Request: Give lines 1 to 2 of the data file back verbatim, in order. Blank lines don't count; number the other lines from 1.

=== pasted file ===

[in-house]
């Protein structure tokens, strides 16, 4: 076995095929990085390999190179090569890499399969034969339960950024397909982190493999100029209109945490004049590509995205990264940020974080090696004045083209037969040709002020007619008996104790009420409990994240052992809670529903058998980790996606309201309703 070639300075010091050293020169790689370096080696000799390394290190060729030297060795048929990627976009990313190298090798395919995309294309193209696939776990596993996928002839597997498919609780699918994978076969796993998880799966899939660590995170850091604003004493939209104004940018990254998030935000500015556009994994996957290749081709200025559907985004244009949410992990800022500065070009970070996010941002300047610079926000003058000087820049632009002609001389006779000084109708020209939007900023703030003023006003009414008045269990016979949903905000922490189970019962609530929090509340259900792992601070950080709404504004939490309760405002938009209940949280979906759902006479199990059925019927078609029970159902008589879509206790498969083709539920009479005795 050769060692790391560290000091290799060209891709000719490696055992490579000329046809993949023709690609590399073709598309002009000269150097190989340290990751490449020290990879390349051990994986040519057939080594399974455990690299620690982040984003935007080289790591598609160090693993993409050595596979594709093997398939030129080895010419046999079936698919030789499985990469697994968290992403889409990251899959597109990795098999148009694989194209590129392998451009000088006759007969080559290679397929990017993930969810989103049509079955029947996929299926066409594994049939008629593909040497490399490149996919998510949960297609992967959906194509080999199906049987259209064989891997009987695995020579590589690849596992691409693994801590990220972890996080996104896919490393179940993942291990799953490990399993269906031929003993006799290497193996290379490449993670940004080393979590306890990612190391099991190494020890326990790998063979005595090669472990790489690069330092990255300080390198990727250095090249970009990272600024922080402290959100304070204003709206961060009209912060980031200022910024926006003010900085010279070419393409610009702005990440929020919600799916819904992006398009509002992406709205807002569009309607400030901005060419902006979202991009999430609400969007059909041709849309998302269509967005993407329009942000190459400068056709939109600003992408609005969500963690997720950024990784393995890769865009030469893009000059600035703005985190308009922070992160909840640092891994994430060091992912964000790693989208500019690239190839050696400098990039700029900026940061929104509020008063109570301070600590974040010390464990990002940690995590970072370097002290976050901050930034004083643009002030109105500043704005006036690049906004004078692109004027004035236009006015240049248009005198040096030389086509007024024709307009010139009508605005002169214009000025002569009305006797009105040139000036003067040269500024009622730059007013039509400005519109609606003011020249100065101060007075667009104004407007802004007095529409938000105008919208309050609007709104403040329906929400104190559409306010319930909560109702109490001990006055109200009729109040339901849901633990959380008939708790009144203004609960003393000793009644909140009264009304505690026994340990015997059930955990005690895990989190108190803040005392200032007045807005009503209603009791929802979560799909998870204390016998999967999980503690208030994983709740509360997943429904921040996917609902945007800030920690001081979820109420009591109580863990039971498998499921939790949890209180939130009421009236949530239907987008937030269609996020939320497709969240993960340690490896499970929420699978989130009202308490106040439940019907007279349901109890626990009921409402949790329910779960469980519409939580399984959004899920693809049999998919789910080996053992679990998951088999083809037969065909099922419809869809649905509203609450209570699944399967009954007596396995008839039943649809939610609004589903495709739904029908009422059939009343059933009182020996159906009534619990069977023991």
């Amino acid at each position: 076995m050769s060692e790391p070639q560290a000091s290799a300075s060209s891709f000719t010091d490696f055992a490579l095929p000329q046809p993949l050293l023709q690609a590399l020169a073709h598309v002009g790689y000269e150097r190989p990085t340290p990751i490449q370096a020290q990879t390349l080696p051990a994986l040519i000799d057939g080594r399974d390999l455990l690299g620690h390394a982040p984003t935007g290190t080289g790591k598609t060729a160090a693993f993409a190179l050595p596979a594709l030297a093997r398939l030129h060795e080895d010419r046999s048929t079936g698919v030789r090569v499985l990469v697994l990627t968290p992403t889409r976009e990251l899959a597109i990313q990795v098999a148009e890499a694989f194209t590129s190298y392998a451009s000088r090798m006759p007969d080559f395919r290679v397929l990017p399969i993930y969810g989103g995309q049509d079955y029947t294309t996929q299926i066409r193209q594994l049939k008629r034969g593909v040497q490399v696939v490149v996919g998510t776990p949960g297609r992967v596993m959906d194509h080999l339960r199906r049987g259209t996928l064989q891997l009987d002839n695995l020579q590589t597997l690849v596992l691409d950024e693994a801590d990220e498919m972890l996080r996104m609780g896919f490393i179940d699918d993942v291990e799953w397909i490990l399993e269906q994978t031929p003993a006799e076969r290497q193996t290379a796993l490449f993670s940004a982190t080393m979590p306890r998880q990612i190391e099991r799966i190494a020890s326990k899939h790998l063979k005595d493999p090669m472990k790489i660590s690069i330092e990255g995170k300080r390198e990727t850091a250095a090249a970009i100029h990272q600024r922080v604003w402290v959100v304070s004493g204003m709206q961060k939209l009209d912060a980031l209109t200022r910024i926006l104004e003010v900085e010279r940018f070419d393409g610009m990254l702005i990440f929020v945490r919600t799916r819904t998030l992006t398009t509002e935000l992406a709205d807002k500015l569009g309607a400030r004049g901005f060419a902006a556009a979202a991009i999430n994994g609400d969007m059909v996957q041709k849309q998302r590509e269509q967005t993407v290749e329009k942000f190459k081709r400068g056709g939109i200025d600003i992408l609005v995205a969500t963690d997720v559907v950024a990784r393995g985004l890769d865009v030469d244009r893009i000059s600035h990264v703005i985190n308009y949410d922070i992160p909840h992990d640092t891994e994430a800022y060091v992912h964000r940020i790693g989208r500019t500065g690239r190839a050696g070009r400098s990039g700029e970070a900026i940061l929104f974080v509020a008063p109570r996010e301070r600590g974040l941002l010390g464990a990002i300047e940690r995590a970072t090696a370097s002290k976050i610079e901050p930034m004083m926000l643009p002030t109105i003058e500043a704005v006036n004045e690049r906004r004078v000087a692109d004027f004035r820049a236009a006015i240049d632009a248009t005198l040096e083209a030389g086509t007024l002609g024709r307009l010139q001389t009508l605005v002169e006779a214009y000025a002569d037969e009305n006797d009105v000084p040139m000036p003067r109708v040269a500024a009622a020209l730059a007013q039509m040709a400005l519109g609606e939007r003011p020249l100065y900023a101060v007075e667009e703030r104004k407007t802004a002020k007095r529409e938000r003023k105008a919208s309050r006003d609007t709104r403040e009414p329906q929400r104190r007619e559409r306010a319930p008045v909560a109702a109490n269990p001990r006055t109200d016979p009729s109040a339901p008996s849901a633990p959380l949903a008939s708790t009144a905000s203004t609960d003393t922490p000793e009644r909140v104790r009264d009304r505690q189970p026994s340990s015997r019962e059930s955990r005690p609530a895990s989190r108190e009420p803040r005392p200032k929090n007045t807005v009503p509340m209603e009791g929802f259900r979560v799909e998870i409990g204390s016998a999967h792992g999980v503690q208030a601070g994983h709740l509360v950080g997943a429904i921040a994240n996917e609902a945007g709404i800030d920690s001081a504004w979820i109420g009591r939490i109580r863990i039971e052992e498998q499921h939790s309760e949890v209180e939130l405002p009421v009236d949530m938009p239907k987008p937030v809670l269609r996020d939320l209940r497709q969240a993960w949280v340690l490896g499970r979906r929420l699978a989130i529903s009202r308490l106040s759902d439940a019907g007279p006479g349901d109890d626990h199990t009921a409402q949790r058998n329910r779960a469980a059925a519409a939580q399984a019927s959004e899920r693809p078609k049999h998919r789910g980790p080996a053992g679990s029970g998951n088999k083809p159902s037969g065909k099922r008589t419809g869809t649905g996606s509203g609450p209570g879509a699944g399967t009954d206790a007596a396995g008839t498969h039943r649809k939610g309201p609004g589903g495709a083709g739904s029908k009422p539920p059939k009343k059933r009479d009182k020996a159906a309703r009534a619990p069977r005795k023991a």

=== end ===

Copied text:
[in-house]
């Protein structure tokens, strides 16, 4: 076995095929990085390999190179090569890499399969034969339960950024397909982190493999100029209109945490004049590509995205990264940020974080090696004045083209037969040709002020007619008996104790009420409990994240052992809670529903058998980790996606309201309703 070639300075010091050293020169790689370096080696000799390394290190060729030297060795048929990627976009990313190298090798395919995309294309193209696939776990596993996928002839597997498919609780699918994978076969796993998880799966899939660590995170850091604003004493939209104004940018990254998030935000500015556009994994996957290749081709200025559907985004244009949410992990800022500065070009970070996010941002300047610079926000003058000087820049632009002609001389006779000084109708020209939007900023703030003023006003009414008045269990016979949903905000922490189970019962609530929090509340259900792992601070950080709404504004939490309760405002938009209940949280979906759902006479199990059925019927078609029970159902008589879509206790498969083709539920009479005795 050769060692790391560290000091290799060209891709000719490696055992490579000329046809993949023709690609590399073709598309002009000269150097190989340290990751490449020290990879390349051990994986040519057939080594399974455990690299620690982040984003935007080289790591598609160090693993993409050595596979594709093997398939030129080895010419046999079936698919030789499985990469697994968290992403889409990251899959597109990795098999148009694989194209590129392998451009000088006759007969080559290679397929990017993930969810989103049509079955029947996929299926066409594994049939008629593909040497490399490149996919998510949960297609992967959906194509080999199906049987259209064989891997009987695995020579590589690849596992691409693994801590990220972890996080996104896919490393179940993942291990799953490990399993269906031929003993006799290497193996290379490449993670940004080393979590306890990612190391099991190494020890326990790998063979005595090669472990790489690069330092990255300080390198990727250095090249970009990272600024922080402290959100304070204003709206961060009209912060980031200022910024926006003010900085010279070419393409610009702005990440929020919600799916819904992006398009509002992406709205807002569009309607400030901005060419902006979202991009999430609400969007059909041709849309998302269509967005993407329009942000190459400068056709939109600003992408609005969500963690997720950024990784393995890769865009030469893009000059600035703005985190308009922070992160909840640092891994994430060091992912964000790693989208500019690239190839050696400098990039700029900026940061929104509020008063109570301070600590974040010390464990990002940690995590970072370097002290976050901050930034004083643009002030109105500043704005006036690049906004004078692109004027004035236009006015240049248009005198040096030389086509007024024709307009010139009508605005002169214009000025002569009305006797009105040139000036003067040269500024009622730059007013039509400005519109609606003011020249100065101060007075667009104004407007802004007095529409938000105008919208309050609007709104403040329906929400104190559409306010319930909560109702109490001990006055109200009729109040339901849901633990959380008939708790009144203004609960003393000793009644909140009264009304505690026994340990015997059930955990005690895990989190108190803040005392200032007045807005009503209603009791929802979560799909998870204390016998999967999980503690208030994983709740509360997943429904921040996917609902945007800030920690001081979820109420009591109580863990039971498998499921939790949890209180939130009421009236949530239907987008937030269609996020939320497709969240993960340690490896499970929420699978989130009202308490106040439940019907007279349901109890626990009921409402949790329910779960469980519409939580399984959004899920693809049999998919789910080996053992679990998951088999083809037969065909099922419809869809649905509203609450209570699944399967009954007596396995008839039943649809939610609004589903495709739904029908009422059939009343059933009182020996159906009534619990069977023991």